Prism54 WPA Support - wpa_supplicant - Linux general wpa support

Jean Tourrilhes jt
Thu Jul 15 21:05:04 PDT 2004

On Thu, Jun 03, 2004 at 12:06:35AM -0400, Jeff Garzik wrote:
> One of the things that is nice about wireless-2.6 is that is affords the 
> opportunity to totally rethink the wireless extensions.
> Although a lot of people would howl, since HostAP is essentially new 
> code from the mainline kernel perspective, a new userland API (and new 
> or updated tools) could come along with it.
> I have mentioned in the past (no offense Jean!) that I do not like the 
> overly-generic wireless handler structure.  It is less type-safe than is 
> generally preferred in Linux, IMO.
> A low-level wireless driver should not implement ioctls, it should 
> implement callbacks in some sort of 'struct wireless_operations' as is 
> done in other kernel subsystems.
> ioctl details should be hidden from low-level drivers as much as 
> possible, through type-safe interfaces.  Strive to make both the 
> wireless driver API and the wireless userland API easy to change and 
> evolve over time.
> 	Jeff

	Jeff, I'm amazed that you are so obsessed with this. Yes,
Wireless Extension could be improved in millions ways, but at least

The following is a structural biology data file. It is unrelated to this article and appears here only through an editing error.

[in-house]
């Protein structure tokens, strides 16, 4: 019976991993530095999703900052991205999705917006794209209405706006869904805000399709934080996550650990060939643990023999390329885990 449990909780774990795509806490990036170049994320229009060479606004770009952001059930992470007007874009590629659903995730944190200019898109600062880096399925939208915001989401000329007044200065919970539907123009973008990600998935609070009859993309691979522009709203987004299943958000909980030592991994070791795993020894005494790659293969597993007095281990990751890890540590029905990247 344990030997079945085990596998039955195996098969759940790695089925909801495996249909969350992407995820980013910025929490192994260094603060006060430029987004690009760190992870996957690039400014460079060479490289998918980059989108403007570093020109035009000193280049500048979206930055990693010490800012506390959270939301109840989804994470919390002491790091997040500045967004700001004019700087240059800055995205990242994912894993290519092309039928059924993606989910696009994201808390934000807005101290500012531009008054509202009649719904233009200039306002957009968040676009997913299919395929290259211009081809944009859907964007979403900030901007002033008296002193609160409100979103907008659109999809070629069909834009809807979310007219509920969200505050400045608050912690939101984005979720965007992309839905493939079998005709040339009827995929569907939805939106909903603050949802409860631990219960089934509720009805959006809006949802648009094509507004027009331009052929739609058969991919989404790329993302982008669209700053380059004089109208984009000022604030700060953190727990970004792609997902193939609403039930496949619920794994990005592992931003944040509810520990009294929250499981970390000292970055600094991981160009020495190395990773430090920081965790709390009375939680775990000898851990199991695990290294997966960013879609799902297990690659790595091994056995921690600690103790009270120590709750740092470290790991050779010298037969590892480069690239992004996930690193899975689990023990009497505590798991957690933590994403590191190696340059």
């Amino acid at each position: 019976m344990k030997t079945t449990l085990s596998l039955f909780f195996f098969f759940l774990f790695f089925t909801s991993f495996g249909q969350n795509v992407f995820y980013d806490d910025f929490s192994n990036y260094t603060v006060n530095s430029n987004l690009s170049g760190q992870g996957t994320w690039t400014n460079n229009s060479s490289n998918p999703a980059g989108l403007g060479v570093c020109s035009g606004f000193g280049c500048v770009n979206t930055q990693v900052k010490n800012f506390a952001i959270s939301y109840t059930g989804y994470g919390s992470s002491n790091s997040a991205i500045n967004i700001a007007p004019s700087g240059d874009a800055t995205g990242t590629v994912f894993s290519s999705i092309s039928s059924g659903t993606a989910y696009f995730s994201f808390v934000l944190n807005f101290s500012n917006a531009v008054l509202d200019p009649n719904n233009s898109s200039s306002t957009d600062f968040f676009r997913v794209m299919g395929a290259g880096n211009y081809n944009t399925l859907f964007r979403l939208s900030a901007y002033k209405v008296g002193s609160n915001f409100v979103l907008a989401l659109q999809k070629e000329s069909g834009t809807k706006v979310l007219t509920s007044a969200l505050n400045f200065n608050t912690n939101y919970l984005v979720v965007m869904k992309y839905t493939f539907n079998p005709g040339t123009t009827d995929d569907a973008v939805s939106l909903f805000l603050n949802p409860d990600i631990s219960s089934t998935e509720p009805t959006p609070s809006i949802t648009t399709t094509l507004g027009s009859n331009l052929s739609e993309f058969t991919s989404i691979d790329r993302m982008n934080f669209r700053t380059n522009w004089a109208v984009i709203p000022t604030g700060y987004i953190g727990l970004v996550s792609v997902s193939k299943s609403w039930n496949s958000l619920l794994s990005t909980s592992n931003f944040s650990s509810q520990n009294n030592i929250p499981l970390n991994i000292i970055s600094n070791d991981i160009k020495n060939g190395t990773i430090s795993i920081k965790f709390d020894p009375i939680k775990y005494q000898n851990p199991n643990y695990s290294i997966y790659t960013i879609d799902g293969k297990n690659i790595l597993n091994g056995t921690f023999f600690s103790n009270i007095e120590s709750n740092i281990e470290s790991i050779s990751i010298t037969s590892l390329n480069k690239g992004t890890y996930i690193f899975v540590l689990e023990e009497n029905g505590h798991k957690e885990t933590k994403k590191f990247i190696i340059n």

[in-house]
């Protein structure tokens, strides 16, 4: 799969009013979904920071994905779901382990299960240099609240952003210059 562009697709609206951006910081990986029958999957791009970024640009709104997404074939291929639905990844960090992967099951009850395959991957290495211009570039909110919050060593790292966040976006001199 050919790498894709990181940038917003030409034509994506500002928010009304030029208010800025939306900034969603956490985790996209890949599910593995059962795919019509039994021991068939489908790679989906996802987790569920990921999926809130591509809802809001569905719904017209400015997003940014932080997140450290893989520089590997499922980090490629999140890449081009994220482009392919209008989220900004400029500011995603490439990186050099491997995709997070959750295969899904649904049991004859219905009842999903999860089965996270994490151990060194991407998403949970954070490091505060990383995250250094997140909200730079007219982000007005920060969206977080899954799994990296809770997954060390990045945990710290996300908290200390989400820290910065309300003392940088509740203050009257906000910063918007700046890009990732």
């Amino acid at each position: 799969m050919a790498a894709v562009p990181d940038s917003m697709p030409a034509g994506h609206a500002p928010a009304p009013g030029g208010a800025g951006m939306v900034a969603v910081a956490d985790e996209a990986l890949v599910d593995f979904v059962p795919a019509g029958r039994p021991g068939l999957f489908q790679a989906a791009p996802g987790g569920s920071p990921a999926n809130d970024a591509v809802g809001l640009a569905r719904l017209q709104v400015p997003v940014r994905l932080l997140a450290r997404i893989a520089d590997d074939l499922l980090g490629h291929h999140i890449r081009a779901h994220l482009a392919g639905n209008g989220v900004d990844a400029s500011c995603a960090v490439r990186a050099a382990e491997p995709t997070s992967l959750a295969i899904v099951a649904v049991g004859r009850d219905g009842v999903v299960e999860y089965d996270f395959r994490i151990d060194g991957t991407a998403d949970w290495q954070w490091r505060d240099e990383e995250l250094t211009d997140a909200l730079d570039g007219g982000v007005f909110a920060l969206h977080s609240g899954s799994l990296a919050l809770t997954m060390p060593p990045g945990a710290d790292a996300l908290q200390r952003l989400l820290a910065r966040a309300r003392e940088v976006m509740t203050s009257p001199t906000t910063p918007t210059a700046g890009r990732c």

it's working, whereas there are so many other areas where we have
nothing at all. If you talk with most people developping wireless
drivers, this doesn't even make their list. But I guess every one of
us need to have his hot topic ;-)

	I believe most people are concerned about :
	o WPA support (and security API in general)
	o SNAP encapsulation/decapsualtion in kernel
	o handling 802.11 frames natively in kernel
	o handling 802.11 management in kernel (association/deassociation, ...)

	Personally, those are my priorities :
	o getting more wireless drivers in the kernel
	o RtNetlink API for Wireless Extensions

	I also explained you how you could wrap around Wireless
Extension trivially to introduce a new driver API without breaking the
many user space tools, so that you can implement your proposal with
maximum backward compatibility. Just because there is one aspect of
the API you don't like, we don't need to throw away the good parts.

	Have fun...

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